Reports suggest that Iran unsuccessfully dissuaded the Houthis from overtaking Sana’a and toppling Hadi. Bent on territorial expansion and consolidating power, the Houthi-Saleh alliance,went on to briefly capture Aden before driven out by a coalition of forces loyal to Hadi, secessionist Southern Transitional Council (STC), Muslim Brotherhood aligned-Islah party, and other tribal groups.

The fractured alliance between Ansar Allah and General People’s Congress (GPC), led by Abdul Malik Al Houthi and Ali Abdullah Saleh respectively, came to an ugly end in December 2017 when the latter had a major falling out with the former and urged his supporters to rise up. Houthis reacted by swiftly killing Saleh and defeating his forces within two days. This incident left the Houthis pretty much fighting on their own against a Saudi-UAE-led coalition.

Meanwhile, rifts between anti-Houthi coalition partners also came to a major boil in January 2018. In August of this year the STC, supported by UAE airstrikes, seized government facilities and military bases in and around Aden after accusing Hadi’s administration of corruption and mismanagement. The infighting put Saudis and Emiratis in an awkward position as Riyadh expressed continued support for Hadi while Abu Dhabi extensively backed STC separatists. The UAE-backed forces also attacked Islah forces after accusing them of destabilising southern Yemen.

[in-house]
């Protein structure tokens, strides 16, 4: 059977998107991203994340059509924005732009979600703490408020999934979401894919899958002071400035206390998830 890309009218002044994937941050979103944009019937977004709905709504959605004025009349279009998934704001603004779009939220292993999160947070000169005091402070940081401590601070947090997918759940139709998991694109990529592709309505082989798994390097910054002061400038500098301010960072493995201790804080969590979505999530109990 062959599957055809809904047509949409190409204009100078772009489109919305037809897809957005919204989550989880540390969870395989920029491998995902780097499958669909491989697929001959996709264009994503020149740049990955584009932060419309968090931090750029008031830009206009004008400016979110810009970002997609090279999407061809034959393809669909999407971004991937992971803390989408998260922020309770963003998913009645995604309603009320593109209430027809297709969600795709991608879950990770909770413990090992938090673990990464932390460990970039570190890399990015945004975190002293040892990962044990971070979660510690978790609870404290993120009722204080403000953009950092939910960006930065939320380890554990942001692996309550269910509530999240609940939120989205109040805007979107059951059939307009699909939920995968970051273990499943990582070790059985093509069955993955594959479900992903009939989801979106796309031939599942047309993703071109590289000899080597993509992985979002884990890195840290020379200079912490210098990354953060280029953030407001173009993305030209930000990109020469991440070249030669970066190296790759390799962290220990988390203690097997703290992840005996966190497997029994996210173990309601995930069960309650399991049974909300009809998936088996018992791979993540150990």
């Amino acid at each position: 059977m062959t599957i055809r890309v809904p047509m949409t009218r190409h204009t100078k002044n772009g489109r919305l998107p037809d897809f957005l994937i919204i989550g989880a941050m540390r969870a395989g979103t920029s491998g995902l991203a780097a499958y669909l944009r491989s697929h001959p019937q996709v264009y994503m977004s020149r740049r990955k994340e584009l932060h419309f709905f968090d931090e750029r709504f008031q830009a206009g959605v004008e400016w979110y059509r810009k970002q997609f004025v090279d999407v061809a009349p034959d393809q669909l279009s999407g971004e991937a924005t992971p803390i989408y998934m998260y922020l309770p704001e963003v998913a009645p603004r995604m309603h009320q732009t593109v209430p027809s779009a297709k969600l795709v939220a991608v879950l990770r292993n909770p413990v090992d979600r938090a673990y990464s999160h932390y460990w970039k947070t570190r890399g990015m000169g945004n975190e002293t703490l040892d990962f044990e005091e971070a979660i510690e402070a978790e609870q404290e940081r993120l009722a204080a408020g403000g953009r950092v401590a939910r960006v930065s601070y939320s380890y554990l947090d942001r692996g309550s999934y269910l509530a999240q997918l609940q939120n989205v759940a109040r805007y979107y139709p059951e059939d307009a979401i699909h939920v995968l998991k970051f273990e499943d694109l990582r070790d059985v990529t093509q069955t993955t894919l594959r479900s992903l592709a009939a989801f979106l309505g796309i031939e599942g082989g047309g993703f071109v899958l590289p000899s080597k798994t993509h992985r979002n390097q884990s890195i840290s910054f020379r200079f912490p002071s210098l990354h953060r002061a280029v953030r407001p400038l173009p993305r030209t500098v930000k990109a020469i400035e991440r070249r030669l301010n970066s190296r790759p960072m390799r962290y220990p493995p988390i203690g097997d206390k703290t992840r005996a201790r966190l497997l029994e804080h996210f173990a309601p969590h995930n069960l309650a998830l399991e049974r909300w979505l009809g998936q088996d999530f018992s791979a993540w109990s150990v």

From RTÉ One's Six One News, a special report on Yemen and the world's forgotten war

The secessionist movement’s success may result in the unprecedented re-emergence of South Yemen as an independent country as no other former state has been resurrected from its ashes in contemporary history. While denying any immediate interest in proclaiming independence, STC believes it is "inevitable without which there will be no peace." The end of this complicated conflict is nowhere in sight as regional powers are locked in a vicious power struggle with the help of their proxies while Yemenis continue to pay a heavy price with their blood and resources.


The views expressed here are those of the author and do not represent or reflect the views of RTÉ